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Logo of nihpaAbout Author manuscriptsSubmit a manuscriptHHS Public Access; Author Manuscript; Accepted for publication in peer reviewed journal;
Gastroenterology. Author manuscript; available in PMC 2010 May 1.
Published in final edited form as:
PMCID: PMC2677123

High or Low Carbohydrate Diets: Which is better for weight loss, insulin resistance and fatty livers?

The recent increase in obesity and the health problems associated with it has grown into a huge public health burden (1). A plethora of diets continue to be promoted to help with weight reduction (2). Many of these diets are either low carbohydrate (LC) or high carbohydrate (HC) diets (2,3). There is continuing debate as to which of these two dietary approaches is best with respect to weight loss, reduction in cardiovascular risk including blood pressure and lipid levels and in patients with diabetes, improvement of blood glucose control.

The manuscript by Kirk et al. in this issue of Gastroenterology (4) addresses some of these issues. These authors studied 22 obese (BMI 36.5 ± 0.8) men and women, 14 of whom had impaired glucose tolerance but none had overt diabetes. These volunteers were admitted to the General Clinical Research Center (GCRC) at Washington University Medical Center and were randomized to either a HC (carbohydrate ≥ 180 g/d) or a LC (carbohydrate ≤ 60 g/d) diet. After 48 h on these diets, the patients were discharged from the GCRC and told to continue on their HC or LC diets at home until they reached a 7% weight loss, which occurred after ~ 6 weeks. At that time, their caloric intake was adjusted to maintain weight. After ~ 4 weeks on this new weight maintaining diet, all subjects were readmitted to the GCRC, where the clamps and body composition analyses were repeated.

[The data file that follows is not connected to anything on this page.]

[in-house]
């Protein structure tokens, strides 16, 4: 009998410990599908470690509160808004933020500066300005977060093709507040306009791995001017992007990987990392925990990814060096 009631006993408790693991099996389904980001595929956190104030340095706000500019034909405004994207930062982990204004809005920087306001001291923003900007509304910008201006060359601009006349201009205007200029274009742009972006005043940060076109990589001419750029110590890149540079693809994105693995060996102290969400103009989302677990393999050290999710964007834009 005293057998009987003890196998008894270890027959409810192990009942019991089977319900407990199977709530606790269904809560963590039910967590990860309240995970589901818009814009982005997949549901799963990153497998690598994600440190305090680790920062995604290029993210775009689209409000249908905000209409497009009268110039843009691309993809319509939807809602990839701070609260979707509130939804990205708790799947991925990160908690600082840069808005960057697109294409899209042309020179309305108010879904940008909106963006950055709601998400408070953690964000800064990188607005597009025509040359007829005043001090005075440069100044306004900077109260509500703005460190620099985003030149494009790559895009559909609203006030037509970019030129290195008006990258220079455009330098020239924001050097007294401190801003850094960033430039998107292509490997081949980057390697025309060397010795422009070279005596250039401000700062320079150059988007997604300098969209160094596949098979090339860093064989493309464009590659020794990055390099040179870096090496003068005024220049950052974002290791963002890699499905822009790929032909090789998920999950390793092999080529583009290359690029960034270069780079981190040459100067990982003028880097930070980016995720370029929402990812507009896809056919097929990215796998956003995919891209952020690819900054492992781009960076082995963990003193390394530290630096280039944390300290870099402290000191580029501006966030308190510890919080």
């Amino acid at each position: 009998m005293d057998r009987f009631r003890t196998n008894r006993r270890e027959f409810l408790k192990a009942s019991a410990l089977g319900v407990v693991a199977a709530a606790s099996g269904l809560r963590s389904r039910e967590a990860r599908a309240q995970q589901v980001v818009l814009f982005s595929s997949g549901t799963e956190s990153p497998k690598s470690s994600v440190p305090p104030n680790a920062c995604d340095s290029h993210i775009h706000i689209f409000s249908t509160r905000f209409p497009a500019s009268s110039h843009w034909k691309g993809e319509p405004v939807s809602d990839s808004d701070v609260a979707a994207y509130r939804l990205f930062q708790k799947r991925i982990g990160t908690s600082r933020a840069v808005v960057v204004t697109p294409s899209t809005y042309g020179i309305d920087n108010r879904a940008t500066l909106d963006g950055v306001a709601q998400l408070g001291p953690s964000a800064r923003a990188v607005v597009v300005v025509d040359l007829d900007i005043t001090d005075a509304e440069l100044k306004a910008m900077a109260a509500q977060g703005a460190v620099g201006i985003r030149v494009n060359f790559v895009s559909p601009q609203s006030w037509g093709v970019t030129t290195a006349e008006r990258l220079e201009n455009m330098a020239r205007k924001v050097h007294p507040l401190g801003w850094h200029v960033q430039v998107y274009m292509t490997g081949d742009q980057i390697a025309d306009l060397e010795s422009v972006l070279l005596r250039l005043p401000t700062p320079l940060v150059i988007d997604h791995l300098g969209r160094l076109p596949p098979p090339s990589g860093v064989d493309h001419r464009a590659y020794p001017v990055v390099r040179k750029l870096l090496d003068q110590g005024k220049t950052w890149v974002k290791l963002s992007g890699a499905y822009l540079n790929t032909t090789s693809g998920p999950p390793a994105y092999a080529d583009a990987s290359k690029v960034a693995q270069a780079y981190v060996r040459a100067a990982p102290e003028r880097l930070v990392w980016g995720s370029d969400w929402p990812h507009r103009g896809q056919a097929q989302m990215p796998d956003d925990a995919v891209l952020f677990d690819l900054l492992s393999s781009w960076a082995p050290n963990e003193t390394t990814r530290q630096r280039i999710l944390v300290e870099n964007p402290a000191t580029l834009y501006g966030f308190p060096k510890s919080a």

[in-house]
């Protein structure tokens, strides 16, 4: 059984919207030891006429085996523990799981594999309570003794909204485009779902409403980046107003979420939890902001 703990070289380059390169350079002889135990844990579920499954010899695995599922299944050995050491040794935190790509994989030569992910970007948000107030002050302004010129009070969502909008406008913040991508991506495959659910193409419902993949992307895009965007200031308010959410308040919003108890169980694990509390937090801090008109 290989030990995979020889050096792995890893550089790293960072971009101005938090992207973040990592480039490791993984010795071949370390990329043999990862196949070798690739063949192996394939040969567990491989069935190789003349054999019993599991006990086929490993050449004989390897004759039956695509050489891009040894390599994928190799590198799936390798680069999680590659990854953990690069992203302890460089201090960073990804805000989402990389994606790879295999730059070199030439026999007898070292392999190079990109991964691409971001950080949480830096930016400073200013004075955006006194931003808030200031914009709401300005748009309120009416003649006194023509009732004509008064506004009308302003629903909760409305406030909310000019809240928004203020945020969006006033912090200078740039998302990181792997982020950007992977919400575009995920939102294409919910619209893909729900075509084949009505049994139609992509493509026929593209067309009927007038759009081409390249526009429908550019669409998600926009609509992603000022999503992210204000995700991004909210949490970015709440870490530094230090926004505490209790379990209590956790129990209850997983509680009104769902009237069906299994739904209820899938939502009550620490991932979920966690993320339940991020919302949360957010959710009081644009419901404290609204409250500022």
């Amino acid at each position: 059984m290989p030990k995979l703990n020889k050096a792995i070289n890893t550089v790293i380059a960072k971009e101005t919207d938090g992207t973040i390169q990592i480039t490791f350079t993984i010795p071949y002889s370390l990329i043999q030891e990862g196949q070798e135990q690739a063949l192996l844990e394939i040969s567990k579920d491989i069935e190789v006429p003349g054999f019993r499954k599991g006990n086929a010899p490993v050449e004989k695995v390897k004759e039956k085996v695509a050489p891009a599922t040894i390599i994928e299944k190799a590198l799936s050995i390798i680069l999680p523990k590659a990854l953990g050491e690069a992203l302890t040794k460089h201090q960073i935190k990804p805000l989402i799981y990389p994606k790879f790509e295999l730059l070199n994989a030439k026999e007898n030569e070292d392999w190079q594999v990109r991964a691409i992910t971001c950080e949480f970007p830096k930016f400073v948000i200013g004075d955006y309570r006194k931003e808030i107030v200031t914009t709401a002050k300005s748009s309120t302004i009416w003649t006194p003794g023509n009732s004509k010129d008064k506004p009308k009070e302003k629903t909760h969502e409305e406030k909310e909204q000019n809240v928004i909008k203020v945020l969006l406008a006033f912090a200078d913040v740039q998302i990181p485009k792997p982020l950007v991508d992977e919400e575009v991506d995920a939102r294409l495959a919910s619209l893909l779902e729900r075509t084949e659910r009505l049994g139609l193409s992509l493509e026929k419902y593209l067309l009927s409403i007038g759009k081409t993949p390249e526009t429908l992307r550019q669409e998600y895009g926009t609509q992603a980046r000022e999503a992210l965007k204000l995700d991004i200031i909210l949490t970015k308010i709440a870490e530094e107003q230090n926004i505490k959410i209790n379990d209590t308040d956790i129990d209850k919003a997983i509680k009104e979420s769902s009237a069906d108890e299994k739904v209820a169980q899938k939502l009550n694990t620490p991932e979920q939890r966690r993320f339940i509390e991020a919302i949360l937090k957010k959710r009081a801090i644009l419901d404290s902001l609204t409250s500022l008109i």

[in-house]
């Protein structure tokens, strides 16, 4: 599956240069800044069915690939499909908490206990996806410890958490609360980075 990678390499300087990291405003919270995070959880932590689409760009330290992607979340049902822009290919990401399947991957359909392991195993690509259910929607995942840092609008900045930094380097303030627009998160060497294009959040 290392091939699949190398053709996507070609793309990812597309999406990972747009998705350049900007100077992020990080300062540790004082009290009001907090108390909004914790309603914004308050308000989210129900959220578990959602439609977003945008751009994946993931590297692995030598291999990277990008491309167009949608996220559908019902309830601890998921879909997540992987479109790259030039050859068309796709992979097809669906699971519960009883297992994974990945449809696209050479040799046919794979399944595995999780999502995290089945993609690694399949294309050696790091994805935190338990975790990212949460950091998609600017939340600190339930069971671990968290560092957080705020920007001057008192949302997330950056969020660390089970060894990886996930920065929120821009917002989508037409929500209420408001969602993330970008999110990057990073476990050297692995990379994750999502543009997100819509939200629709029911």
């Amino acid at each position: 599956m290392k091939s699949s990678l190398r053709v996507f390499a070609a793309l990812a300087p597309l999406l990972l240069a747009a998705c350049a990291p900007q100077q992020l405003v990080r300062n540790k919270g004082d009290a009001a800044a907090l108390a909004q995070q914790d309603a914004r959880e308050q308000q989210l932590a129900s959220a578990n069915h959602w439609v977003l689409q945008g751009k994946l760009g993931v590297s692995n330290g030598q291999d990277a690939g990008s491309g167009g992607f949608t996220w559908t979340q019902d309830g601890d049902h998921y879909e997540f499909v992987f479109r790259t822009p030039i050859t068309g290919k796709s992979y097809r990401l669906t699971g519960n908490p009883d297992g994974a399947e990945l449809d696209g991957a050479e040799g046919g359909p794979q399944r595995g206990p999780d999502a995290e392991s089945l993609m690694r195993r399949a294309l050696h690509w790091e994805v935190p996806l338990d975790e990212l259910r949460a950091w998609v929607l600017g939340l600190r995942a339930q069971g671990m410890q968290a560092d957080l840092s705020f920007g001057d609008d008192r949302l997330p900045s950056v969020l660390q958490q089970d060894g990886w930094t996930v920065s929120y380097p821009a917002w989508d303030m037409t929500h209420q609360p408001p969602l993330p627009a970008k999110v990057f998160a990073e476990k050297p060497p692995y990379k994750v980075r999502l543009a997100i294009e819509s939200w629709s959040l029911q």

What were the findings and what can we learn from them? Let us first look at weight loss. Both groups lost about 2 kg during the initial 48 h in the controlled environment of the GCRC, where their energy intake was ~ 1100 Kcal/day. Their pre-hospitalization energy intake is not known, but probably was at least 3000 Kcal/day, based upon a study with similarly obese subjects where energy intake was measured (6). Thus, assuming no change in energy expenditure, their estimated caloric deficit was ~ 4000 Kcal/48 h (~ 3000 − 1100 Kcal/day × 2 days).

More important than this initial ~ 2 kg weight loss, which was mostly a loss of body water (7), was the weight loss which occurred during the first ~ 6 weeks during which both LC and HC groups lost ~ 7 kg or 5250 g of fat (~ 75% of the weight loss was from fat). On average, therefore, they lost ~ 125 g of fat/day (5250 g/42 days) which translates into an energy deficit of ~ 1000 Kcal/day. This suggests that once out of the hospital, their average daily energy intake increased considerably, to perhaps as much as ~ 2000 Kcal/day. Interestingly, weight loss was similar in the LC and the HC group after 48 h and after ~11 weeks. Some studies have reported greater weight loss for several months with LC than HC diets (711); however, these differences disappeared during longer follow up (9,11). Moreover, a meta-analysis of several such studies came to the conclusion that there were no impressive differences in the effects on weight loss between these diets (12). Thus, the study by Kirk supports the concept that over longer periods of time, the macronutrient composition of a calorie restricted diet is not very important for weight loss which depends primarily on the balance of calories ingested vs. calories expended (5).